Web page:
- Jackie Glenn is the founder of Glenn Diversity and HR Solutions. She is the former chief diversity officer for Dell EMC.
- The recent spate of killings involving Black people and White police officers has forced many companies to reexamine their diversity efforts. Workplaces are also starting to take accountability for their role in upholding systemic racism.
- If white and non-black people of color do not challenge racial stereotypes in their day-to-day lives — Glenn said Black colleagues will continue to face racial injustice in the workplace and beyond.
- Glenn recommends workers employ boldness to call out racial bias, and other microaggressions that largely burden Black colleagues in corporate America.
- Visit Business Insider’s homepage for more stories.
Over the past month we have witnessed a series of unjust murders in the Black community: Ahmad Arbery, Breonna Taylor, and George Floyd, just to name a few. These are not tragedies that have befallen us out of nowhere — they are the result of a long history of systemic racism. Every life has value, but senseless attacks continue to rain down upon the Black community without consequence as if our lives have no worth — that is why it’s important to stand up and say Black Lives Matter.
In my last piece for Business Insider, I shared one of the ten “gems” from my book “Lift As I Climb: An Immigrant Girl’s Journey Through Corporate America.” Each gem is a value that has guided me in my life. I recounted how the boldness gem can be used to take charge in your career.
As the world continues to be inundated with stories of injustice, we are all obligated to look outside of ourselves and focus on lifting those in need instead. In my 25-year tenure as a chief diversity officer in corporate America, no one was eager to discuss matters of race. People are finally starting to listen. The time is now, and I am compelled to take this moment to share how my boldness and resilience gems can be channeled to benefit those around us who need it most.
While we can all see the events playing out, it has become clear that the reaction to these events varies greatly from person to person. Every single person in this country should be outraged. If you have turned a blind eye, ignored the cries for justice, and kept on with your normal life, you are part of the problem. Let me be clear — silence is supporting the violence.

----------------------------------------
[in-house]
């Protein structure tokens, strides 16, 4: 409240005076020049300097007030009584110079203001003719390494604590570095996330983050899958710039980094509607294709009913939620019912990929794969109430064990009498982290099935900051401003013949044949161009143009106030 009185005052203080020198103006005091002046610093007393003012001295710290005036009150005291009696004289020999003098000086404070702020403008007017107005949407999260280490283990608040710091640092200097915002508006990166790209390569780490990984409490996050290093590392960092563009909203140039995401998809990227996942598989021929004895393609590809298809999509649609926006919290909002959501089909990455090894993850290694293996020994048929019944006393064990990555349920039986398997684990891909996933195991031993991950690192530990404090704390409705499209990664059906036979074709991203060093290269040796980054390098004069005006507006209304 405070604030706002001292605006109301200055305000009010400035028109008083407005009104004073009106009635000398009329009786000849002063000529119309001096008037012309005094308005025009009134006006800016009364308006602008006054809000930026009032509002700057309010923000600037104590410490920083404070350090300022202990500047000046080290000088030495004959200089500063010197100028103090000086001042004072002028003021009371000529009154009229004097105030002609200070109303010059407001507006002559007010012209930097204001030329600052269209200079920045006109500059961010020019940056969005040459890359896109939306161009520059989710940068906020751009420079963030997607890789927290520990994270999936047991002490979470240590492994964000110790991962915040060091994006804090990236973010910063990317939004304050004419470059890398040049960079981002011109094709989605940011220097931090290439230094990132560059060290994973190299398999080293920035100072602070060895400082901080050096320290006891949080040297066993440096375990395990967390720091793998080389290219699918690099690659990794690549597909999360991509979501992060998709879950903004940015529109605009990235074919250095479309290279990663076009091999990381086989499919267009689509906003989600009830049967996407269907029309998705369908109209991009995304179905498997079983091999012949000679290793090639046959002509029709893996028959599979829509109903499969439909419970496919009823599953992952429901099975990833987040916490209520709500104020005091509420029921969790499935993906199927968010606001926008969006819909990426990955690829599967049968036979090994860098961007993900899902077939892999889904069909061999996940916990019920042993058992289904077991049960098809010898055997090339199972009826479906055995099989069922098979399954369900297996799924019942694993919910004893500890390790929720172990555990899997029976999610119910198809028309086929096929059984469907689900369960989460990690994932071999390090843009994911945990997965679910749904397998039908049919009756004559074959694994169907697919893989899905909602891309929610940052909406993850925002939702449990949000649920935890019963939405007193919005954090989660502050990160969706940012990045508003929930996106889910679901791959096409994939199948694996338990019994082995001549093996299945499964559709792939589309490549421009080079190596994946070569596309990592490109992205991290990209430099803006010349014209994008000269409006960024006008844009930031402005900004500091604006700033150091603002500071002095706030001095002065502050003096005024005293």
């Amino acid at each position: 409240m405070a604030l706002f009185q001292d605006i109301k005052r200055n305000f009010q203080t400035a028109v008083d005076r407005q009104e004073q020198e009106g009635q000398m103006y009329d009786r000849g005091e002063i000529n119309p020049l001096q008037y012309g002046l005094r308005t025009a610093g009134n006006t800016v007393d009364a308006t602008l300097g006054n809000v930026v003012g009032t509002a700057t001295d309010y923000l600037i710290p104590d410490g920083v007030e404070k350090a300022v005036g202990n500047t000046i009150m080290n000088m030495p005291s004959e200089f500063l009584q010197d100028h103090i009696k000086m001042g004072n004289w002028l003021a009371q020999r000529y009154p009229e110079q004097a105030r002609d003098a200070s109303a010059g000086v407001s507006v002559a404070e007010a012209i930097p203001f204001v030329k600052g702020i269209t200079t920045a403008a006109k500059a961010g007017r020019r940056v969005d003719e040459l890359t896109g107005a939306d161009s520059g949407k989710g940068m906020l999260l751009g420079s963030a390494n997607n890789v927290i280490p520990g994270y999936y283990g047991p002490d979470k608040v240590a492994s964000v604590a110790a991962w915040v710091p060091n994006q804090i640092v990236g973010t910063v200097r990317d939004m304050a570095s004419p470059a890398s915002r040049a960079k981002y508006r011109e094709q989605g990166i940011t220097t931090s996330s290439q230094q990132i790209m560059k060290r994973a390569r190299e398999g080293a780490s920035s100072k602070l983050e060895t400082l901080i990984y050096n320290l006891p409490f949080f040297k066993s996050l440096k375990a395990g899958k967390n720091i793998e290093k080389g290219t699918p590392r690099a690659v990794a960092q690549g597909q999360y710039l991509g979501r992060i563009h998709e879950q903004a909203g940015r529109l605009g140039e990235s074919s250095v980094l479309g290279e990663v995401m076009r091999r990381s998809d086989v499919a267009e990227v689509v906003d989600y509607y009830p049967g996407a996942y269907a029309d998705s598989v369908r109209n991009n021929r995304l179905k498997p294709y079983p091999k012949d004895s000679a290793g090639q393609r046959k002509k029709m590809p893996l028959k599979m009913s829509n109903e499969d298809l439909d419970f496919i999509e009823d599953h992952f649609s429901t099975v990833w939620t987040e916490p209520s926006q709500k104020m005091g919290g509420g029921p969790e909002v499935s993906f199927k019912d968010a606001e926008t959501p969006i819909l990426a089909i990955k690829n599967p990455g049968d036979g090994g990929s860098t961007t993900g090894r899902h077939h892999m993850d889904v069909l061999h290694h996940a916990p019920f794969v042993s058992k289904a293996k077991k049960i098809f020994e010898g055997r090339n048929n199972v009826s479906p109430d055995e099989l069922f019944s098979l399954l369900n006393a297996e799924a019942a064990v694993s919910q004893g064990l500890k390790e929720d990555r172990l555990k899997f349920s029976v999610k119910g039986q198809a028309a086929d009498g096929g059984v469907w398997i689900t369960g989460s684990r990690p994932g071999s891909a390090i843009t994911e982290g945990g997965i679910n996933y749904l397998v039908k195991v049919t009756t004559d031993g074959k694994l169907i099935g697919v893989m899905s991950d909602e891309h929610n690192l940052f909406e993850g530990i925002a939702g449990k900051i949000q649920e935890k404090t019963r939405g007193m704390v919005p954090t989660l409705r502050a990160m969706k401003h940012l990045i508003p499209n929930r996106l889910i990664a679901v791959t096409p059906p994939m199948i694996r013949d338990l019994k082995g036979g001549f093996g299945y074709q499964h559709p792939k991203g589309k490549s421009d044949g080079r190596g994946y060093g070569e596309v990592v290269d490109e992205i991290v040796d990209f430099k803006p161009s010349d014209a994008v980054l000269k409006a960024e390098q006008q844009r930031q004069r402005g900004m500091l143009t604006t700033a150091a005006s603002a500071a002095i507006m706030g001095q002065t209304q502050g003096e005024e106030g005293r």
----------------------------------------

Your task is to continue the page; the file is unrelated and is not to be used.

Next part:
I describe boldness as the willingness to do the right thing at the right time, regardless of the barriers we may encounter. This statement couldn’t be more relevant today. This is not a time to shrink up and hold your tongue.
Call out microaggressions that are thrown your way. Call out bias as you see it occur. The responsibility falls upon each of us to speak out against the injustices we see. Barriers may materialize in tense moments with the Amy Coopers of the world who use their whiteness as a weapon. In those cases, it’s even more important to be heard.
Whether you have a platform that reaches millions or you’re having a conversation with one friend, using the boldness gem will hold people accountable and shine a much-needed light on the issues at hand. Have you witnessed your colleagues, family members, or friends engaging in racist behavior or downplaying the severity of recent events? Call them out! Educate them on the realities that minorities face and speak on important truths that are often swept under the rug.
Boldness is not only a necessity for people of color: White people have just as much responsibility, if not more, to use their privilege to help enact real change. Allyship across communities is critical during these times. Look in the mirror and be honest about how you have contributed to systems of racism, and how you can do better.
I acknowledge that being bold is not easy. In fact, it can be downright draining. To keep up the good fight, we must draw upon another gem — resilience. In “Lift As I Climb,” I describe resilience as the ability to bounce back, pick yourself up when you fall, and never give up when faced with challenges.
The litany of egregious wrongdoings against minorities in this country stretches back across centuries. The issues have only become further amplified during the last few months. For every person reading this with a heavy heart and weary soul — do not give up. Margaret Thatcher said, “You may have to fight a battle more than once to win it.” Each injustice is its own battle. The wave of a movement is nothing without each advocate; each drop of water. We are depending on you.
Understanding the concept of resilience is simple enough, but how can this gem be put to use? Encourage yourself and others to stick it out. Foster companionship and lean on each other. Take time to care for yourself before jumping back into the battle. Black people in particular may have to dig deep for the resilience gem. Just when we begin to process one tragedy, another comes along. It may seem futile, but we must not allow our spirits to be broken.
Look back at the accomplishments of our forefathers as inspiration. Our ancestors were tired, but they fought to get us to this point and it’s up to us to continue on. We have made it through horrors like slavery and the Jim Crow era — a brighter future for our children is within reach. We cannot stop now.
Progress is possible. I call upon every person reading this message to take a stand for what’s right through boldness and keep moving forward through resilience. We have made it this far and change is ahead.